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State Commission recommends possible removal of TCD Board members

Seen as trying to starve the District and its programs

Esther Kronenberg

The Thurston Conservation District (TCD, District) has been the locus of an ideological fight in Thurston County that lumbers on. Last year, the District lost a third of its funding when three board members (including the Chair) failed to vote at a critical meeting. Chairman Johnson was quoted in the Olympian saying the revenue loss could be viewed as “taxpayers saving nearly $600,000 that would have gone to overcompensated bureaucrats sucking the public teat.”

A pattern of conduct by the Chair and another Board member eventually provoked complaints of disruptive behavior serious enough to merit investigation by the state. The loss of funding has led to the departure of staff, as well as the sacrifice of important functions of the District. At this time, only 7 of 15 employees remain, and many programs have been eliminated. “Staff is drowning in workload,” says Executive Director Sarah Moorehead.

The Washington State Conservation Commission (SCC) that oversees the TCD recently completed its investigation of the District and recommended possible removal of two board members—Eric Johnson and Richard Mankamyer.

The investigation found that the two board members engaged in acts that constitute neglect of duty and malfeasance. A hearing to consider the report and the two board members’ response will be scheduled at a special meeting of the SCC on August 29. That meeting is open to the public.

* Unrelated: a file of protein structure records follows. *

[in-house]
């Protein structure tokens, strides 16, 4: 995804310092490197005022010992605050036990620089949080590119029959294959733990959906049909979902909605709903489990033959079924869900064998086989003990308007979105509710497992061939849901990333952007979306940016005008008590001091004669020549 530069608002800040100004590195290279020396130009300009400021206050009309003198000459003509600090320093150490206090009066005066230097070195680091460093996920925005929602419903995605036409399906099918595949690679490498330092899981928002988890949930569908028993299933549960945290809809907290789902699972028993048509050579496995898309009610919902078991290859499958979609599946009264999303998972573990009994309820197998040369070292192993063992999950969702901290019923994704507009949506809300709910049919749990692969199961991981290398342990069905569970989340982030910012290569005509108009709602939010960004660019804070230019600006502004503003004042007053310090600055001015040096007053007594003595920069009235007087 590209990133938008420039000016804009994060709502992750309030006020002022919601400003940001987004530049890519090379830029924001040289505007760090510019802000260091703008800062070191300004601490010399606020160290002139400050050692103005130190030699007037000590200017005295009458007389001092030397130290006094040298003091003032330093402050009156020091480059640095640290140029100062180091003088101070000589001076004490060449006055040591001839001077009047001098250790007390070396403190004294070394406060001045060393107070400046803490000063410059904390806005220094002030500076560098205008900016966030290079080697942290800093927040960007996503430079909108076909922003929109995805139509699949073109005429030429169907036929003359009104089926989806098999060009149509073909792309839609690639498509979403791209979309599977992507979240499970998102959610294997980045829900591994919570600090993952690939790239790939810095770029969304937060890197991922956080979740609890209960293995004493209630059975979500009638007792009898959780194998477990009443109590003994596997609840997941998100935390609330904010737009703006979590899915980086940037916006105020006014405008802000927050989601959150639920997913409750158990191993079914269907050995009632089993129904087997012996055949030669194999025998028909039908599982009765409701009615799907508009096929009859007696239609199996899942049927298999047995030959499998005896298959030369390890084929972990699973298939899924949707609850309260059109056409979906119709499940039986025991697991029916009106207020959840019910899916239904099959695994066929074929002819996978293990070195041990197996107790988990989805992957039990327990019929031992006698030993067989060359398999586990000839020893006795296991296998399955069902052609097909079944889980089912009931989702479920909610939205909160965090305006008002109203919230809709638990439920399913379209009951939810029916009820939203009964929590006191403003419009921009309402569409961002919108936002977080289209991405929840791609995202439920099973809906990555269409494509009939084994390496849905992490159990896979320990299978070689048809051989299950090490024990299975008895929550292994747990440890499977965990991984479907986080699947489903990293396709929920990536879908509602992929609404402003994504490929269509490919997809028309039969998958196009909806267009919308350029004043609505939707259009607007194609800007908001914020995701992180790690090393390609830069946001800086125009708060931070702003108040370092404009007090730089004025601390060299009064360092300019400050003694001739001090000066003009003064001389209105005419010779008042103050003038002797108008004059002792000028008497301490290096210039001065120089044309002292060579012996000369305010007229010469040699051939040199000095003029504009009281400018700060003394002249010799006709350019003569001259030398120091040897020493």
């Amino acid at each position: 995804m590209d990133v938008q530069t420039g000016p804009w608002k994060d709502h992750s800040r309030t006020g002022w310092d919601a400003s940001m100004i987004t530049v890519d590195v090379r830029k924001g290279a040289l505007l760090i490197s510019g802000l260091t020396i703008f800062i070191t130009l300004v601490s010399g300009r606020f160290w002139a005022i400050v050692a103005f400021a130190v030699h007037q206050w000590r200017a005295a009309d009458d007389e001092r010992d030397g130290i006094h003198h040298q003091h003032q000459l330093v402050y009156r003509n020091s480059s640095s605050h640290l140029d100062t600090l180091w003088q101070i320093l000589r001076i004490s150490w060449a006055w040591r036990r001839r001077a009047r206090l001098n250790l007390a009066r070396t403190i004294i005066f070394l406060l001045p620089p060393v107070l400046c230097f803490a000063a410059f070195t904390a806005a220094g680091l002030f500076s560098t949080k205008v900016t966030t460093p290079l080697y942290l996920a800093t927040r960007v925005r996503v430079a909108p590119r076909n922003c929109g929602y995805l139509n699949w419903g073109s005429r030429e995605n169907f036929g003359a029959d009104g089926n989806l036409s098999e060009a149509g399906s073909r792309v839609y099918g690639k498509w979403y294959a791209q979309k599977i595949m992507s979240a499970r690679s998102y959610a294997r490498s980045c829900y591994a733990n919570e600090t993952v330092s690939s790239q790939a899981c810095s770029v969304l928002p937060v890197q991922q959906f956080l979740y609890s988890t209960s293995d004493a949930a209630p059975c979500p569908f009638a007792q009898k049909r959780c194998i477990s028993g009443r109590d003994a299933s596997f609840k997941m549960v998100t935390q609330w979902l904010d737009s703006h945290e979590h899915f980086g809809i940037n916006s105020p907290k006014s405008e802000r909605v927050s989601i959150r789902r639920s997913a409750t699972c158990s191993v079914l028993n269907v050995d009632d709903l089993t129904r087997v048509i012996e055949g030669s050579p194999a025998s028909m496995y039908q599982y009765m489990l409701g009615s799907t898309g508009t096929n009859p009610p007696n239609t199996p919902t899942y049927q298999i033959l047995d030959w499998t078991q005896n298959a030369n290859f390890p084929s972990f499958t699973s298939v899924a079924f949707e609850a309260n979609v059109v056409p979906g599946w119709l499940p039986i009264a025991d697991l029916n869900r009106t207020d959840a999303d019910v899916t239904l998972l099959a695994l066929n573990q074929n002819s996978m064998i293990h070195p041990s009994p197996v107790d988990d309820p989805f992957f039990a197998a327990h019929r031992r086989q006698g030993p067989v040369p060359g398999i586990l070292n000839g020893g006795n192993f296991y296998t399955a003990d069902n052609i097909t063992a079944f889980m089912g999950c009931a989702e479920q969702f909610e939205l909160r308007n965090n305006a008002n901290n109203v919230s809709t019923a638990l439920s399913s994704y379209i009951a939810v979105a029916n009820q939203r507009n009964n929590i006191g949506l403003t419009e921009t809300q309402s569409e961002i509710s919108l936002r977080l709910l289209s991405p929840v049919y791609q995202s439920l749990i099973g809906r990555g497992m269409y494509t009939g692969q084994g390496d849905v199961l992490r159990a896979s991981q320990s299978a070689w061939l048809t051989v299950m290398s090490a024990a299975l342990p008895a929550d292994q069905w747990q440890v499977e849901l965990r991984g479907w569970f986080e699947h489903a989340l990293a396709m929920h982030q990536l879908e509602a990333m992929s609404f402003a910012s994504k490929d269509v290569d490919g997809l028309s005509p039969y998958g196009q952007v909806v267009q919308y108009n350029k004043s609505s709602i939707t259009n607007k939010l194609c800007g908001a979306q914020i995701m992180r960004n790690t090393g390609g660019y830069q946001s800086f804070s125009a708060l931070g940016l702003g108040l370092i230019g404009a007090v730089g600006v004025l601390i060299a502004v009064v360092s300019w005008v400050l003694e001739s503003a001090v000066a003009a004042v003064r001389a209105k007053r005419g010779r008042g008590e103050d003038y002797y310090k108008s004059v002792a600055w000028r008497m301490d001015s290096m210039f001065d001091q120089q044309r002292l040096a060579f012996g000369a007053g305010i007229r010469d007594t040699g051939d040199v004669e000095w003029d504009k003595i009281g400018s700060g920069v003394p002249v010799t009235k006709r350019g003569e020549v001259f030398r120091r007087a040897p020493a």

Functions of the Thurston Conservation District are being compromised

TCD has had to curtail agriculture workshops and classes. Its farm equipment rental program and soil testing for the public are in jeopardy. Recently, the two Board members who were subjects of the investigation refused to vote on a contract that would have continued the TCD in its role as fiscal agent for $820,000 to help with salmon recovery. Their inaction could lead to the County losing those irreplaceable funds.

In November, 2017, Thurston County’s Environmental Health Director wrote “reducing or eliminating TCD services in 2018 will have a significant impact on Thurston County residents and jeopardize many successful programs.” Programs affected include the Shellfish Protection District, the Deschutes Non-point Source Pollution Project, and the Voluntary Stewardship Program. These programs work because they enlist the voluntary support of the landowner to fix problems on their land.

An Environmental Health staffer also addressed the consequences of losing the District:

“…the even bigger impact to our program is the lack of someone to send farm operators and land owners high quality technical assistance…The Conservation District works with many property owners to develop stream-side restoration plans, and can help cost-share the cost of the plants, site preparation, and plant installation. They can manage a class or two of students on a restoration site and get plants properly in the ground,,, Currently when health department water quality staff identify a property that is polluting water, our first approach is to talk with the property owner or farm operator and refer them to the Conservation District for assistance. Most property owners take advantage of the services, and most of our problems can be remedied this way. … If the Conservation District closes, that will leave a huge gap in assistance for residents and I worry about the impact to our water.”

A pattern of conduct by the Chair and another Board member eventually provoked complaints of disruptive behavior serious enough to merit investigation by the state.
Staff continues to operate other key programs